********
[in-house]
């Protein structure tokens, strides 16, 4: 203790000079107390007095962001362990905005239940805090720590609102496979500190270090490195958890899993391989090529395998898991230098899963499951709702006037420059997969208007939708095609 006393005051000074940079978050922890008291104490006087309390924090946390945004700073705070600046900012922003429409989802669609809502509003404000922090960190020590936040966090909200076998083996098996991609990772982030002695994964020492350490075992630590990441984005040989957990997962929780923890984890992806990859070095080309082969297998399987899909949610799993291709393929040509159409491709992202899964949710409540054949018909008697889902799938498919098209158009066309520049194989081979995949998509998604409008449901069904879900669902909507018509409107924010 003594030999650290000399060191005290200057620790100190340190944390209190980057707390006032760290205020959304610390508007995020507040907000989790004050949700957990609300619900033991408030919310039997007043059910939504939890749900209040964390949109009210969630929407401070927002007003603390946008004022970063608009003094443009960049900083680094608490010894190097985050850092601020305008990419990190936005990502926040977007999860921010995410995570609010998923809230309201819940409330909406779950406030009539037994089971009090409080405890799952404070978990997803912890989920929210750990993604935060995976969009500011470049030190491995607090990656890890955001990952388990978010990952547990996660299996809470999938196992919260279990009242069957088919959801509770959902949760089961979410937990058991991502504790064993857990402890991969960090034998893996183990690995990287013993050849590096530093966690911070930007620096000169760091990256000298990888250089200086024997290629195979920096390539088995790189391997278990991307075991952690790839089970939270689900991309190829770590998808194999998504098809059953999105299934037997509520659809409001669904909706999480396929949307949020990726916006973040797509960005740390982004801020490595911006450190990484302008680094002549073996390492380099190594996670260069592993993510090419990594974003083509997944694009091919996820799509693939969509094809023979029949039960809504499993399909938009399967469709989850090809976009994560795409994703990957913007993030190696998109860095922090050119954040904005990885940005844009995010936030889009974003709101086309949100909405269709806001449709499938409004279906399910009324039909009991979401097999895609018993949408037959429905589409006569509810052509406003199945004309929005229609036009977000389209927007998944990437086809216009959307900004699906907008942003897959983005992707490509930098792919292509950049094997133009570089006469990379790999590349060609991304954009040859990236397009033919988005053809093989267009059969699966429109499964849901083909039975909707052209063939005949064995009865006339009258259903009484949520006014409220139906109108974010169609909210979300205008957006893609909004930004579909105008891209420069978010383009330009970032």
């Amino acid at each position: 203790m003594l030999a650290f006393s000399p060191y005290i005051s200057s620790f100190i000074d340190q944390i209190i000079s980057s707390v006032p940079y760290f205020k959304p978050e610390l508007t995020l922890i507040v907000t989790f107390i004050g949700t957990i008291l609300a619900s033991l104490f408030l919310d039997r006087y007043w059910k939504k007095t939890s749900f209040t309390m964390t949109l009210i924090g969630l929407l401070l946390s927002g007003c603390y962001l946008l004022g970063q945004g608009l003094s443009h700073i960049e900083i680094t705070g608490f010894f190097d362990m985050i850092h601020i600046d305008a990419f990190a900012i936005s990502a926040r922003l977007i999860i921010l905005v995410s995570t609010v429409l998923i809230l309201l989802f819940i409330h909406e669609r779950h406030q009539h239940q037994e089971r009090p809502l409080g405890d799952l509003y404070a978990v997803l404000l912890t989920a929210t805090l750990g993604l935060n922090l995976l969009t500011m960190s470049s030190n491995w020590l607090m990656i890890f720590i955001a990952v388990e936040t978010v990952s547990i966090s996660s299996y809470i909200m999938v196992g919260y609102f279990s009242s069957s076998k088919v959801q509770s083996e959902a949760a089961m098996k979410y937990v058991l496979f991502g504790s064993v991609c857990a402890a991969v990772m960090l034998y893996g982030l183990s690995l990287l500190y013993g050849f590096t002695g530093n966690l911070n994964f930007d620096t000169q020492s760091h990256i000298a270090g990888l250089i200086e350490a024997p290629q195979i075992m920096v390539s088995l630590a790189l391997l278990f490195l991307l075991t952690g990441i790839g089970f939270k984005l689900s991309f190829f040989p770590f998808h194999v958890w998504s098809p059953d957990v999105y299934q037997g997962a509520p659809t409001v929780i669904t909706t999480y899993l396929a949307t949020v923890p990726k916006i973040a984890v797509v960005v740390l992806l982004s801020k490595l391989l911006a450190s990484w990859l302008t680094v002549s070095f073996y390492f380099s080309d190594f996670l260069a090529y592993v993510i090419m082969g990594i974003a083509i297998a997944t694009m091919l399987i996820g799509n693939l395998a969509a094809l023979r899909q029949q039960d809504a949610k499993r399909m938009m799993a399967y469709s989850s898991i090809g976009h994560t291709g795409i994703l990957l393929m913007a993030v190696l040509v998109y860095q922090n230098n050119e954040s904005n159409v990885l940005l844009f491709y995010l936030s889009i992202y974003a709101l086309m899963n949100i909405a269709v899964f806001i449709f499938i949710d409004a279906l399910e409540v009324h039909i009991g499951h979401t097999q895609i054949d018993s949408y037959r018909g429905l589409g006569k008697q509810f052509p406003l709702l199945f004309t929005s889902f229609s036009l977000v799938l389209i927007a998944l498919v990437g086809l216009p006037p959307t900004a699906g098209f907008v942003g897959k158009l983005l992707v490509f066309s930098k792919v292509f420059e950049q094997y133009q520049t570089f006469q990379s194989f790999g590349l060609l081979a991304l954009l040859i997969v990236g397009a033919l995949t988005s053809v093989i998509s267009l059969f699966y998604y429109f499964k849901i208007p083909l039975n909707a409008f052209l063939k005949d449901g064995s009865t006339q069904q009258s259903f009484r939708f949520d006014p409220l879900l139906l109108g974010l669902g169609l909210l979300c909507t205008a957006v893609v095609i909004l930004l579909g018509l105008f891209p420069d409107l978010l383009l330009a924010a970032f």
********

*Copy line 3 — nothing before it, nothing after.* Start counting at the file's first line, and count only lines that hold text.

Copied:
């Amino acid at each position: 203790m003594l030999a650290f006393s000399p060191y005290i005051s200057s620790f100190i000074d340190q944390i209190i000079s980057s707390v006032p940079y760290f205020k959304p978050e610390l508007t995020l922890i507040v907000t989790f107390i004050g949700t957990i008291l609300a619900s033991l104490f408030l919310d039997r006087y007043w059910k939504k007095t939890s749900f209040t309390m964390t949109l009210i924090g969630l929407l401070l946390s927002g007003c603390y962001l946008l004022g970063q945004g608009l003094s443009h700073i960049e900083i680094t705070g608490f010894f190097d362990m985050i850092h601020i600046d305008a990419f990190a900012i936005s990502a926040r922003l977007i999860i921010l905005v995410s995570t609010v429409l998923i809230l309201l989802f819940i409330h909406e669609r779950h406030q009539h239940q037994e089971r009090p809502l409080g405890d799952l509003y404070a978990v997803l404000l912890t989920a929210t805090l750990g993604l935060n922090l995976l969009t500011m960190s470049s030190n491995w020590l607090m990656i890890f720590i955001a990952v388990e936040t978010v990952s547990i966090s996660s299996y809470i909200m999938v196992g919260y609102f279990s009242s069957s076998k088919v959801q509770s083996e959902a949760a089961m098996k979410y937990v058991l496979f991502g504790s064993v991609c857990a402890a991969v990772m960090l034998y893996g982030l183990s690995l990287l500190y013993g050849f590096t002695g530093n966690l911070n994964f930007d620096t000169q020492s760091h990256i000298a270090g990888l250089i200086e350490a024997p290629q195979i075992m920096v390539s088995l630590a790189l391997l278990f490195l991307l075991t952690g990441i790839g089970f939270k984005l689900s991309f190829f040989p770590f998808h194999v958890w998504s098809p059953d957990v999105y299934q037997g997962a509520p659809t409001v929780i669904t909706t999480y899993l396929a949307t949020v923890p990726k916006i973040a984890v797509v960005v740390l992806l982004s801020k490595l391989l911006a450190s990484w990859l302008t680094v002549s070095f073996y390492f380099s080309d190594f996670l260069a090529y592993v993510i090419m082969g990594i974003a083509i297998a997944t694009m091919l399987i996820g799509n693939l395998a969509a094809l023979r899909q029949q039960d809504a949610k499993r399909m938009m799993a399967y469709s989850s898991i090809g976009h994560t291709g795409i994703l990957l393929m913007a993030v190696l040509v998109y860095q922090n230098n050119e954040s904005n159409v990885l940005l844009f491709y995010l936030s889009i992202y974003a709101l086309m899963n949100i909405a269709v899964f806001i449709f499938i949710d409004a279906l399910e409540v009324h039909i009991g499951h979401t097999q895609i054949d018993s949408y037959r018909g429905l589409g006569k008697q509810f052509p406003l709702l199945f004309t929005s889902f229609s036009l977000v799938l389209i927007a998944l498919v990437g086809l216009p006037p959307t900004a699906g098209f907008v942003g897959k158009l983005l992707v490509f066309s930098k792919v292509f420059e950049q094997y133009q520049t570089f006469q990379s194989f790999g590349l060609l081979a991304l954009l040859i997969v990236g397009a033919l995949t988005s053809v093989i998509s267009l059969f699966y998604y429109f499964k849901i208007p083909l039975n909707a409008f052209l063939k005949d449901g064995s009865t006339q069904q009258s259903f009484r939708f949520d006014p409220l879900l139906l109108g974010l669902g169609l909210l979300c909507t205008a957006v893609v095609i909004l930004l579909g018509l105008f891209p420069d409107l978010l383009l330009a924010a970032f």